Satellite Group Updates

LIP Film and Darkroom Group May 2019 Meeting

This month’s meeting continued to surprise us all, with the sheer variety of formats, processes and subject matter that our members are drawn to.

Ian Turnbull began by showing us a very unusual camera he’d kindly brought in – a Widelux F7, which uses a 26mm lens focussing through a horizontally moving vertical slit, to produce a ‘panoramic’ negative on 35mm film. As well as showing us some of the images he himself has created over the last four years, Ian also introduced us to other names known for using the same format, such as Jens Olof Lasthein and the actor Jeff Bridges, who published a book of his on-film-set Widelux photographs.

Frederique Bellec described her experience at Bright Rooms’ darkroom in Peckham and showed us some of the results from her first session there with 1 to 1 tuition. She also explained how her choice of monochrome film or colour digital processes influences the subjects she is drawn to.

The group then discussed the idea of holding our own darkroom sessions with the more experienced printers offering guidance to those less familiar with that environment.

Ted Kinsey put forward a proposal for a field project to begin in August, instead of our usual meeting that month. Some ideas for the film and darkroom seminar during the LIP Annual Exhibition also started to take shape, these will be confirmed nearer the time.

Following Jo Stapleton’s generous offer to provide anyone interested with some of her self-made cyanotype paper, she then passed round a couple of books to peruse – ‘Anthotypes’ by Malin Fabbri, who also runs the website and ‘Experimental Photography: A Handbook of Techniques’ by Marco Antonini.

Don Holtum had brought in some of his vintage prints of disused government offices on Ilford Warmtone paper, the quality of which transcended my meagre description here.

Chiara Contrino, in contrast, showed us prints from her ongoing project since 2002, photographing horse fairs around the country, which then led to an interesting discussion on whether the gender and age of a photographer can make their potential subjects more at ease with their presence.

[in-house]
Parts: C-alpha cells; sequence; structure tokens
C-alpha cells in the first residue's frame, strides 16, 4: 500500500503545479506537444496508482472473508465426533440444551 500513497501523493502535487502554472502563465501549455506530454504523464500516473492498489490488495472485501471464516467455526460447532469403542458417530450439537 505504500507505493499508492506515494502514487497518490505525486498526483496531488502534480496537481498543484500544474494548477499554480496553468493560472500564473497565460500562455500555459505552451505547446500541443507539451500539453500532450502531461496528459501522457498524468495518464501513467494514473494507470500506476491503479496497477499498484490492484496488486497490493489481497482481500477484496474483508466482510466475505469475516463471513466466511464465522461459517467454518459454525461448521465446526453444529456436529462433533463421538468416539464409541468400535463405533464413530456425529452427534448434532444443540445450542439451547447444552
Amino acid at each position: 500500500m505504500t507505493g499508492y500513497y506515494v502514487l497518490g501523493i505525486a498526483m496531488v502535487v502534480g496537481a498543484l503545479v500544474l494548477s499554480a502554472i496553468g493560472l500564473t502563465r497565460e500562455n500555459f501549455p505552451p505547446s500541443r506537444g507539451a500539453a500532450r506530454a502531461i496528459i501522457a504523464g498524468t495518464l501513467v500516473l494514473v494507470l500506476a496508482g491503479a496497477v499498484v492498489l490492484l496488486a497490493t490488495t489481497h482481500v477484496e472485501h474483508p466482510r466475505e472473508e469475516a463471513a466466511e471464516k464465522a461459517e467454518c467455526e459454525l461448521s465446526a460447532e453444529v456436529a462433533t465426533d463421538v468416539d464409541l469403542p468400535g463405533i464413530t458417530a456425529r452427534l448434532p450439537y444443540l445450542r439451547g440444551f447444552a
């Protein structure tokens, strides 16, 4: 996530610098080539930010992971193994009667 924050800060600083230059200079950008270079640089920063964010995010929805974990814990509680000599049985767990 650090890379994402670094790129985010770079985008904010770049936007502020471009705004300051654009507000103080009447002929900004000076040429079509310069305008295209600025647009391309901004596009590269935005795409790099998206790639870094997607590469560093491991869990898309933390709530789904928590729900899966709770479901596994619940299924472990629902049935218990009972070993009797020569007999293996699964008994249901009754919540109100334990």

Other areas suggested for discussion in future included how to evaluate one’s negatives before starting to print, advice on ‘spotting’ prints, sequencing and editing, and choosing a project to work on.

The next meeting is on Monday 3rd June at 6.30pm. Anyone interested in coming along is asked to contact Ted Kinsey at Roberto Arendse

LIP Greenwich April 2019 Meeting

Jon Davies

Dmitry Stepanenko

Alan Larson

Jennifer Roberts

Shaun Waller

After the March meeting we had hoped Jon Davies would bring his Pollution project back for closer examination. This he did, showing some of the single images which he had used in making the composites seen last time (and again this time). These singles bore statistics on particulate concentrations at their locations. The figures came from research conducted at King’s College Environmental Research Group and Jon is now collaborating with King’s. The project will be exhibited at West Greenwich Library from 13th May to 15th June daily except Wednesdays and Sundays.
Dmitry Stepanenko followed with a set of images taken amid orthodox Jewish Purim celebrations in Israel. For most, perhaps all, of us this was a glimpse into the un-suspected. Dmitry’s usual careful composition was set aside for a closer, more direct approach in the midst of a day of fancy-dressed children and rather drunken adults.